FOP rallies against cuts in number of city cops



The city wants to roll back benefits the cops won through arbitration.
PITTSBURGH (AP) -- Police union and labor leaders protested job cuts Monday in Pittsburgh, the birthplace of the Fraternal Order of Police.
Cuts under Act 47, the recovery plan for the financially distressed city, will jeopardize public safety, said Michael Havens Jr., president of the Pittsburgh police union.
"This is not just a police issue ... this is a labor issue," Havens said at the rally. Several hundred police from around the state attended the downtown rally, which was timed to coincide with a statewide police union conference.
The city and the Act 47 team are trying to gut organized labor by rolling back benefits won through arbitration, such as seniority and worker compensation, Havens said.
The police department has already had its budget cut by $40 million between 1990 and 2000, Havens said. The union is challenging the plan in court and the city's fire union has filed a similar suit.
The city's recovery plan, approved in June by Mayor Tom Murphy and city council, calls for $33 million in spending cuts along with $41 million in tax increases to bridge a projected $72 million budget shortfall in 2005.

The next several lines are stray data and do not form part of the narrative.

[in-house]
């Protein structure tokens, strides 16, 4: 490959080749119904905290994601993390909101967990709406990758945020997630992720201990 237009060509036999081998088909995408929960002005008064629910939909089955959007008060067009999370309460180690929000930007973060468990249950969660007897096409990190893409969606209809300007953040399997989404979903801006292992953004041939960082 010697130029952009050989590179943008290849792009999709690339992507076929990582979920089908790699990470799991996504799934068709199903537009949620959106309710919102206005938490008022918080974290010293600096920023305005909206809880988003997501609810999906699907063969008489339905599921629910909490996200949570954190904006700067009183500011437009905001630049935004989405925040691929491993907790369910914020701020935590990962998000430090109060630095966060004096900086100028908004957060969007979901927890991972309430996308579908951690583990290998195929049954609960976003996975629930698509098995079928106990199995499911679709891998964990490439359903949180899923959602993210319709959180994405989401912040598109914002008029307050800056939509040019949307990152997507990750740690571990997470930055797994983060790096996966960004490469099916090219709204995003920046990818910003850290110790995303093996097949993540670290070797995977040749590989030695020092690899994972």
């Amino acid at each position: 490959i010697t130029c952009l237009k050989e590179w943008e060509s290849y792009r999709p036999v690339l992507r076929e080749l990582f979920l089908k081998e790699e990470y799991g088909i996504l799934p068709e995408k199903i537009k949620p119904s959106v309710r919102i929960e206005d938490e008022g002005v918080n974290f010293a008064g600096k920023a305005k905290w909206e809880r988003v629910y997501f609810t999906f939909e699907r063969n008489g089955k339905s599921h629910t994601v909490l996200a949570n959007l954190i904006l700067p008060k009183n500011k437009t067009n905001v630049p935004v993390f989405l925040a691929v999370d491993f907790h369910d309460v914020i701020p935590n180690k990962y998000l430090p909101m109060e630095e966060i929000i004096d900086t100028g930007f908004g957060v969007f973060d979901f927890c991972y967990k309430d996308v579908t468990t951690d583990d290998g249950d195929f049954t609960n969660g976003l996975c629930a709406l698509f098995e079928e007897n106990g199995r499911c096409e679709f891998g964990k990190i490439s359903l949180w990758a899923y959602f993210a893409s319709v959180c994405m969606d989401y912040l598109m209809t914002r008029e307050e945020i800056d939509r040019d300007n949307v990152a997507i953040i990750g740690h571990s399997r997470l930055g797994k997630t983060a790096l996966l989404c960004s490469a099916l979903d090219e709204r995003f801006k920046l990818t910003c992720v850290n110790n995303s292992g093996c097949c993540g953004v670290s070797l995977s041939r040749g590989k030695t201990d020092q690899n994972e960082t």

Comparison
The city and the state Department of Community and Economic Development, which oversees Act 47, haven't yet responded in court to the FOP's suit, but officials with the state agency have said the cuts are supported by state law.
Pittsburgh police union leaders say they are drafting legislation to fix what they maintain are problems with the recovery plan should the legal challenge fail.
The Pittsburgh police department has about 890 officers now, and about 90 are expected to retire at the end of the year. Chief Robert McNeilly said the city plans to hire at least 40 new officers to fill the vacancies.
That's a ratio of about one officer for every 368 residents.
For cities of comparable size, based on 2002 figures from the U.S. Census Bureau and the FBI, the ratio ranges from one officer for every 232 residents in St. Louis to one officer for every 497 residents in Toledo, Ohio.
Cincinnati has one officer for every 327 residents, and Minneapolis has one officer for every 349 residents.
Jim Pasco, executive director of the National Fraternal Order of Police, said the organization doesn't suggest a specific ratio of officers to citizens because there are too many variables.
But, he said, "There's nothing about Pittsburgh today that suggests they have too many officers.
"The mismanagement by the mayor of Pittsburgh is probably a poster child for mismanagement of public safety across the country" Pasco said.
"Things have gone from bad to worse to horrible and every time they do, the citizens of Pittsburgh are the ones hurt."
Murphy spokesman Craig Kwiecinski said, "the FOP doesn't have a monopoly on concern for the public safety" but declined to discuss the union's contentio ns about Act 47 because of the suit.

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